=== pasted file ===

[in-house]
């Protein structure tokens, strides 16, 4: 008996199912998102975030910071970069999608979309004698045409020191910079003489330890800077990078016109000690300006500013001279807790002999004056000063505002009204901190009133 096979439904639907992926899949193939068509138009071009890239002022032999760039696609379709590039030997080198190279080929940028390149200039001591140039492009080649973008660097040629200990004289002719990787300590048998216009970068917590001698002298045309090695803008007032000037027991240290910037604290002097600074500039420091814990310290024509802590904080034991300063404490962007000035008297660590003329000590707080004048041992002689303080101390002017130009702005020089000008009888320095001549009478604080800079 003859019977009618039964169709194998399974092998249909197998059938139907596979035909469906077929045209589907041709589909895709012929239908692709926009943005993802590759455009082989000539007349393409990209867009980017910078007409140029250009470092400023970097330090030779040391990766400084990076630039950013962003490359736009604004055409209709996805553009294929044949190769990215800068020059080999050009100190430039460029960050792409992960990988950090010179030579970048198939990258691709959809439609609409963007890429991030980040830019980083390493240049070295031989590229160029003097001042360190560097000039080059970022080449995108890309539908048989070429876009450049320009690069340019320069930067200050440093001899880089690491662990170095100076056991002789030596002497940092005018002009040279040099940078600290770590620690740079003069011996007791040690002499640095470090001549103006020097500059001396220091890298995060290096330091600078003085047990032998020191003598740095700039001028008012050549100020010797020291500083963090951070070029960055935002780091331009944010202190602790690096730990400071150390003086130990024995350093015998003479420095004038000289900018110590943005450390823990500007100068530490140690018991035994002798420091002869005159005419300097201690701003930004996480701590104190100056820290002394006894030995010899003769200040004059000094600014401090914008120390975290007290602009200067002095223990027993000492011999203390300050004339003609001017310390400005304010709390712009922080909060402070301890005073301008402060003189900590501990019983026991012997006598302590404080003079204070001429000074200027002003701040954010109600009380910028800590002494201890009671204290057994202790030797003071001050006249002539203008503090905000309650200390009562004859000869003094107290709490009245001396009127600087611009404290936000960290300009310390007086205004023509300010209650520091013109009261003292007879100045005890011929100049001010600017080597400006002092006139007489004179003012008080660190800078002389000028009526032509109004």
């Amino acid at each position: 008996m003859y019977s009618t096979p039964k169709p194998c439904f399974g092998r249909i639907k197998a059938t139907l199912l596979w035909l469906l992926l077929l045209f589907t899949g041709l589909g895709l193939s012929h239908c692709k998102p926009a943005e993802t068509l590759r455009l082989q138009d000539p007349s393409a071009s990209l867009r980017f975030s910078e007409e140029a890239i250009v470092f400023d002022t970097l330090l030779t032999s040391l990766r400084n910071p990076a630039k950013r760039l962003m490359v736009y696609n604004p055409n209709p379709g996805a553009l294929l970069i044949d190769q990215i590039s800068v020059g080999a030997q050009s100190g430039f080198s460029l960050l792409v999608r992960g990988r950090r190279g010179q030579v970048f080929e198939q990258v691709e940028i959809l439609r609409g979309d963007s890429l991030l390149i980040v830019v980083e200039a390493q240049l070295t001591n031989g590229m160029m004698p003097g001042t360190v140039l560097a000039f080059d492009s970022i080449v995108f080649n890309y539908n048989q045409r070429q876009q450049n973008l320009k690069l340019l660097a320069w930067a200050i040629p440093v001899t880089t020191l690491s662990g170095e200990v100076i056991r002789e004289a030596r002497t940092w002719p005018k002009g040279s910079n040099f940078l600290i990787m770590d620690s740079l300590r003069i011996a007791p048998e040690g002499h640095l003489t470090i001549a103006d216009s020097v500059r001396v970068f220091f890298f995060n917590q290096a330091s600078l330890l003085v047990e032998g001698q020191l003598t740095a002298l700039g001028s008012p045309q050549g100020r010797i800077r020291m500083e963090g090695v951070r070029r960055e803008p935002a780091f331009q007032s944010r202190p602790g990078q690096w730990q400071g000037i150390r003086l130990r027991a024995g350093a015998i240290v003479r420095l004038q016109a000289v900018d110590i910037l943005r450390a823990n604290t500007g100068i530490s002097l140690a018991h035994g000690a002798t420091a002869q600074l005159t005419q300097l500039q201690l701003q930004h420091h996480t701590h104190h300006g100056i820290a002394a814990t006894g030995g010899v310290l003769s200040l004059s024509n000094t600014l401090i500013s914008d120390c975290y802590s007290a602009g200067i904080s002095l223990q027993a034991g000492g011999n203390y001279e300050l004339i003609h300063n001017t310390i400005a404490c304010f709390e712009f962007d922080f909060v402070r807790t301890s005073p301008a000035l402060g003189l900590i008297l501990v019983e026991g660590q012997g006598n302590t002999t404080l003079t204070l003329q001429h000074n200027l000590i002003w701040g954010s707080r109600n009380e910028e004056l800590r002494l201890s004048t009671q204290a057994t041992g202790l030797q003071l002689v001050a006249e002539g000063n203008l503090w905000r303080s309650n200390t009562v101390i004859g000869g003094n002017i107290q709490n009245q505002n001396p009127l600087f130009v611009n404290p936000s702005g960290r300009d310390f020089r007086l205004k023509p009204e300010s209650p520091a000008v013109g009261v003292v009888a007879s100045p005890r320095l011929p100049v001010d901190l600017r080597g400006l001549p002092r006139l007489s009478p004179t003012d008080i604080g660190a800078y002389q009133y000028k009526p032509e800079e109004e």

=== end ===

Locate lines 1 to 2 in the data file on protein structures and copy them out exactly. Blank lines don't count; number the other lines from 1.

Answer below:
[in-house]
């Protein structure tokens, strides 16, 4: 008996199912998102975030910071970069999608979309004698045409020191910079003489330890800077990078016109000690300006500013001279807790002999004056000063505002009204901190009133 096979439904639907992926899949193939068509138009071009890239002022032999760039696609379709590039030997080198190279080929940028390149200039001591140039492009080649973008660097040629200990004289002719990787300590048998216009970068917590001698002298045309090695803008007032000037027991240290910037604290002097600074500039420091814990310290024509802590904080034991300063404490962007000035008297660590003329000590707080004048041992002689303080101390002017130009702005020089000008009888320095001549009478604080800079 003859019977009618039964169709194998399974092998249909197998059938139907596979035909469906077929045209589907041709589909895709012929239908692709926009943005993802590759455009082989000539007349393409990209867009980017910078007409140029250009470092400023970097330090030779040391990766400084990076630039950013962003490359736009604004055409209709996805553009294929044949190769990215800068020059080999050009100190430039460029960050792409992960990988950090010179030579970048198939990258691709959809439609609409963007890429991030980040830019980083390493240049070295031989590229160029003097001042360190560097000039080059970022080449995108890309539908048989070429876009450049320009690069340019320069930067200050440093001899880089690491662990170095100076056991002789030596002497940092005018002009040279040099940078600290770590620690740079003069011996007791040690002499640095470090001549103006020097500059001396220091890298995060290096330091600078003085047990032998020191003598740095700039001028008012050549100020010797020291500083963090951070070029960055935002780091331009944010202190602790690096730990400071150390003086130990024995350093015998003479420095004038000289900018110590943005450390823990500007100068530490140690018991035994002798420091002869005159005419300097201690701003930004996480701590104190100056820290002394006894030995010899003769200040004059000094600014401090914008120390975290007290602009200067002095223990027993000492011999203390300050004339003609001017310390400005304010709390712009922080909060402070301890005073301008402060003189900590501990019983026991012997006598302590404080003079204070001429000074200027002003701040954010109600009380910028800590002494201890009671204290057994202790030797003071001050006249002539203008503090905000309650200390009562004859000869003094107290709490009245001396009127600087611009404290936000960290300009310390007086205004023509300010209650520091013109009261003292007879100045005890011929100049001010600017080597400006002092006139007489004179003012008080660190800078002389000028009526032509109004």